‘US behind cancer in Latin American leaders’
- Modi government softens stand on controversial Land Acquisition Bill, says ready for talks
- Gangster Abu Salem sentenced to life imprisonment in Pradeep Jain murder case
- Went to casino for dinner with family, apologise for my choice of venue: Moin Khan
- Ready to discuss issue of alleged stealing of Petroleum ministry documents: Government
- Salman Khan black buck poaching case: Jodhpur court defers verdict
Venezuelan President Hugo Chavez speculated late Wednesday that the US might have developed a way to give Latin American leaders cancer, after Argentina's Cristina Fernandez joined the list of presidents diagnosed with the disease.
It was a typically controversial statement by Venezuela's socialist leader, who underwent surgery in June to remove a tumour from his pelvis. But he stressed that he was not making any accusations, just thinking aloud.
"It would not be strange if they had developed the technology to induce cancer and nobody knew about it until now ... I don't know. I'm just reflecting," he said in a televised speech to troops at a military base. "But this is very, very, very strange ... it's a bit difficult to explain this, to reason it, including using the law of probabilities."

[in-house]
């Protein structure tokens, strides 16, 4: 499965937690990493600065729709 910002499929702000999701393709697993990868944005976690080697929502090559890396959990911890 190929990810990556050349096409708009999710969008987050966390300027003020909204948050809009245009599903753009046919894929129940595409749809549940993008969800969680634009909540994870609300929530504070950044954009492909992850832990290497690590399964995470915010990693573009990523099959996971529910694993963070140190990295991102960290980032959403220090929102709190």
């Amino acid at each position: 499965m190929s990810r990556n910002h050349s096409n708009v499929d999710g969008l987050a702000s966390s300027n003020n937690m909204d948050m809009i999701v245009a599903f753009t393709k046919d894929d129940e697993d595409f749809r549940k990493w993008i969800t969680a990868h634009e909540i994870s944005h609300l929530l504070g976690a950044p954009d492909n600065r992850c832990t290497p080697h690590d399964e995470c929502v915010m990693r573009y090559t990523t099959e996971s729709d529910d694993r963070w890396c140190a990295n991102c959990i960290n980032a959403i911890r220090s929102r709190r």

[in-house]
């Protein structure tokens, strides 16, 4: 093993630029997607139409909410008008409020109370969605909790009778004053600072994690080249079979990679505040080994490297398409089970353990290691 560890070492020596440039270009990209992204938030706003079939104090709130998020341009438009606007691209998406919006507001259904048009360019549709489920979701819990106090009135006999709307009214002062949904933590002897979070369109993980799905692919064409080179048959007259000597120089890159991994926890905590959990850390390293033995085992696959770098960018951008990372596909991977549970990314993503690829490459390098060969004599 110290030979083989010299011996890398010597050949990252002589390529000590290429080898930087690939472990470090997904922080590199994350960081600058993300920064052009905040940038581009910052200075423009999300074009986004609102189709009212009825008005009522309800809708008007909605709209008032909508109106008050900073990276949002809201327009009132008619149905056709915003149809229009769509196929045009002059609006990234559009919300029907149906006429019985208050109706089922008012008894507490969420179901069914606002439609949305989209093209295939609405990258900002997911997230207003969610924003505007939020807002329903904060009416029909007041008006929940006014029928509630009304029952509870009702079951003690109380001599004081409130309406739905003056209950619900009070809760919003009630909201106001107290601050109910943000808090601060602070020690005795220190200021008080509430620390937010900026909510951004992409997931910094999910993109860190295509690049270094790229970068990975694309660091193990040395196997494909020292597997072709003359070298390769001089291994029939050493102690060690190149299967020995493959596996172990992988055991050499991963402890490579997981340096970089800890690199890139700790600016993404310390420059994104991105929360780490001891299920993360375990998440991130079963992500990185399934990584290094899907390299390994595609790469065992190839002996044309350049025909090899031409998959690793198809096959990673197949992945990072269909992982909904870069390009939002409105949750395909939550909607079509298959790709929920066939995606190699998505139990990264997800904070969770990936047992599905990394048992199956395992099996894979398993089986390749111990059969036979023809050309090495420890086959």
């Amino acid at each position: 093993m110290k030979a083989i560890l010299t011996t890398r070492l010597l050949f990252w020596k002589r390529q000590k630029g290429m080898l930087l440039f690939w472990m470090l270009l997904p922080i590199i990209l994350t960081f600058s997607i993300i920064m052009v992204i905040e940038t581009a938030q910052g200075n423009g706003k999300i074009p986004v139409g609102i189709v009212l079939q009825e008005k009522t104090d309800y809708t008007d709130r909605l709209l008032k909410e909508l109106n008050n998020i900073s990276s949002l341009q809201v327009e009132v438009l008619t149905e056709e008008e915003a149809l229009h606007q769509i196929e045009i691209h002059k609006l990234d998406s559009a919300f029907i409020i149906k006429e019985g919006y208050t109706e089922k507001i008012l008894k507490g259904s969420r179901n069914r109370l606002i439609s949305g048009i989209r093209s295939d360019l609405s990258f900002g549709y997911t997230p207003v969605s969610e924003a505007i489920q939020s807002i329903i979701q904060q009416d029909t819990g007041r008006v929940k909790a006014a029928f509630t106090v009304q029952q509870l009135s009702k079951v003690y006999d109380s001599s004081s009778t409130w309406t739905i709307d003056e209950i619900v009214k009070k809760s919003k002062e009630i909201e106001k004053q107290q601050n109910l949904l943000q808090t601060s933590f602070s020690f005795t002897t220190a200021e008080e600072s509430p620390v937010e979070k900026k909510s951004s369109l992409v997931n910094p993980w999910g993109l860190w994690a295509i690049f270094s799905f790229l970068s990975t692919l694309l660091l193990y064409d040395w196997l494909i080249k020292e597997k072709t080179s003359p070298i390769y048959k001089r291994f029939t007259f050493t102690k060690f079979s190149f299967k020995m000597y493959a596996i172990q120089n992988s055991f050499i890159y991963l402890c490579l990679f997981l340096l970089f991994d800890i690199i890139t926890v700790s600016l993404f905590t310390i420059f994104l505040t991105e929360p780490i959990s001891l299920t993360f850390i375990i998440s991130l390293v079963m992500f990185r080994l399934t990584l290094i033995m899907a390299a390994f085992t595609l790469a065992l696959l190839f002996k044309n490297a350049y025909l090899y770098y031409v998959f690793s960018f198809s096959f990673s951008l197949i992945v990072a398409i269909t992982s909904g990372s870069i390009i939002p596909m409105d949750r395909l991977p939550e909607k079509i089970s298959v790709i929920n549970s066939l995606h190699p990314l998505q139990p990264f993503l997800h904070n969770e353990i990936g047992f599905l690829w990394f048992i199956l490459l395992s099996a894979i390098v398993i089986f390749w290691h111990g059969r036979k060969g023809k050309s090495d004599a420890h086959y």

Chavez, Fernandez, Paraguay's Fernando Lugo, Brazil's Dilma Rousseff and former Brazilian leader Luiz Inacio Lula da Silva have all been diagnosed recently with cancer. All of them are leftists.
Doctors say Fernandez has a very good chance of recovery. Her diagnosis was made public Wednesday. Chavez said other regional leaders should beware, including his close ally, Bolivian President Evo Morales. "We'll have to take good care of Evo. Take care Evo!" he said.
The 57-year-old is Latin America's loudest critic of US foreign policy along with Cuba's former leader Fidel Castro, and he frequently lashes out at what he calls the "Yankee Empire". "Fidel always told me, 'Chavez take care. These people have developed technology. You are very careless. Take care what you eat, what they give you to eat ... a little needle and they inject you with I don't know what,'" he said.
In his comments on Wednesday, Chavez also slammed Washington and its European allies for criticising Russia's recent parliamentary elections — and said they were planning the same thing for Venezuela's presidential election in October, when he will seek re-election. "They are crying fraud and saying the elections need to be re-run ... They're trying to destabilise no less than Russia, a nuclear power. That's the madness of the Empire," Chavez said.